Fiction Sad Drama

This story contains sensitive content

Jack pushed the door open, stumbling in. He drunkenly fumbled for the lights, then he gave up. What did it matter anyway?

It was dark in the apartment but even in his drunken haze he knew the way. Five steps forward and you’re in the kitchen. Five more and you’re in the lounge. Two steps left, three more forward and…


Maybe drunken steps are different. Longer maybe? Or maybe it’s the wrong apartment. Jack fumbled around, found a switch and flipped it.

The lights flickered on.

“Hmm” he mumbled. He was in the kitchen. The halos of light bounced off the stone benchtop and the appliances. They used to be clean, but no more. Dirty dishes piled up in the sink and overflowed onto the bench. The microwave, the source of so many meals lately, had its door open, inviting him to cook another ready-made meal.

She used to keep it all clean. Him well fed.

But no more.

A tear came to his eye.

He wiped it away and opened the fridge. The cool blue light in contrast to the warm yellow from the downlights. Battling for light supremacy. The fridge hummed as he rummaged. 

Soda, Sparkling water. Mineral Water. Tap water. 

So much water. Why do we have so much water?

He closed the fridge door. Water wasn’t going to help. Instead he shuffled over to the bureau, pulled out a tumbler and a bottle of whiskey. Setting them on the counter, he poured a generous amount, spilling more over the edge, and took the tumbler and bottle and headed to the couch.

The cushions sighed as he sat, the leather creaking and for the first time all day he was by himself. No doctors, no businessmen, no barflies. No one.

No one telling him they are sorry.

No one telling him there was nothing else they could do.

No one telling him why they think the Vikings should trade their quarterback.

Nothing but silence.

He thought it would be peaceful.

It wasn’t.

It was quiet but there was a faint buzzing. Jack initially thought it was the fridge. That he left it open, but a glance across the way told him it was closed.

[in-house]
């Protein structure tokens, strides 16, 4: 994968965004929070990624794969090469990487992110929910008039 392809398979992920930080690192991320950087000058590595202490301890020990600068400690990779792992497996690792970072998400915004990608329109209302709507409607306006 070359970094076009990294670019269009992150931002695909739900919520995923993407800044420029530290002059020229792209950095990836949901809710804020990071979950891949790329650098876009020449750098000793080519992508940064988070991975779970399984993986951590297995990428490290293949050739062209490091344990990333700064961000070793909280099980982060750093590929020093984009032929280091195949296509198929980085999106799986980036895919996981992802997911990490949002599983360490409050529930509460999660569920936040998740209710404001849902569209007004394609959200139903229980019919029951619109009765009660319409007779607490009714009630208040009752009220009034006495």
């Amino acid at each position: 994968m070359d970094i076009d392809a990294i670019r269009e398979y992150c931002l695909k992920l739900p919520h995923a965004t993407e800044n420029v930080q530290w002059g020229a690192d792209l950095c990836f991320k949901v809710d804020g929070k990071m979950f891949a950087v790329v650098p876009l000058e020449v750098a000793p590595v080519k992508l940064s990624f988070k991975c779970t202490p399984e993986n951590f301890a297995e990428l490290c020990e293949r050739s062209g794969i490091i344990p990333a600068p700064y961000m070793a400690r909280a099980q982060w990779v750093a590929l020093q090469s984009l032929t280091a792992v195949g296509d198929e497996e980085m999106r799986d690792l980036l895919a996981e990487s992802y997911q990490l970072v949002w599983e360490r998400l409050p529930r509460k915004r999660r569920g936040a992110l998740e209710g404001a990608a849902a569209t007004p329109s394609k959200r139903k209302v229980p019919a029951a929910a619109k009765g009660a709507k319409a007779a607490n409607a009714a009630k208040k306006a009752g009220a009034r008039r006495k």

Then he realised it wasn’t the fridge or the TV. It was the sound silence made. It made no sense that silence made a noise but he knew it was silence.

Buzzing silence.

He took a sip, put his tumbler down on the table. It thudded loudly, the sound of heavy glass on thick wood.

She would have killed him for not using a coaster. It used to irritate him that she would remind him - nag as he thought of it - to use a coaster. ‘You’ll leave water rings on the table.’

What he would give to hear her nagging one more time.

He reached for the tumbler again but froze mid-grab. Against the wall opposite him was the TV and framed photos of them. Wedding photos, posed photos, travel photos, spontaneous photos. Those were his favourite and he smiled, remembering those times.

Above them all, nailed to the wall, was the cross.

The smile was wiped away.

Jesus hung - nailed - to the cross in his crucifix pose. He’d been up there for god-knows-how-long. Always up there, watching over them. Judging them.

Judging him.

He hung there right now, judging him for his self-pity.

Jack knew what Jesus was thinking. He was thinking that it wasn’t him who was dying. It wasn’t Jack who lay in hospital. Jack was the one with his health. He had the future ahead of him. He was judging Jack for being home now.

Jack stood up, walked over to Jesus and grabbed the cross. It was heavier than it looked. Made of wood, inlaid with gold.

Fake gold most likely.

Fake gold for a fake God.

It was her grandma’s. The edges were worn, from praying when the Germans came to town in the 30s.

Jack looked at it. Held it in his hands. Weighing it.

He remembered what she said, one of the last things before she fell into unconsciousness; Jack. This is only the beginning. We will see each other again. You have to have faith.

He returned to the present. Sneered at the cross, “Fuck faith. If you were real. If God existed this wouldn’t have happened. He wouldn’t have let it happen.”

He threw the crucifix as hard as he could against the wall. The plaster cracked, Jesus snapped off the cross and both crashed to the ground with a hollow thud.

“Fuck you,” Jack breathed. “Self-righteous prick.”

He returned to the couch and sat, elbow on the arm rest and closed his eyes. He just wanted a second. A second free from all the thoughts in his head, all the pain, the what-ifs, the bargaining, the information. 

He just wanted it all to stop.

“You know that’s my son you just smashed against the wall?”

Jack didn’t recognise the voice. And at the same time, he did.

It spoke in baritone. And it spoke in soprano. An orchestral voice that conveyed so many emotions with a single sentence.

It spoke with knowledge. And it spoke with naivety. A person of worldly experience and the innocence of a day-old baby.

It was every voice Jack had ever heard. His mothers. His fathers. His school teachers and principals, his friends, lovers, bosses, acquaintances, actors on tv, the person who said thanks when you held the door open for them 15 years ago. It was all of them.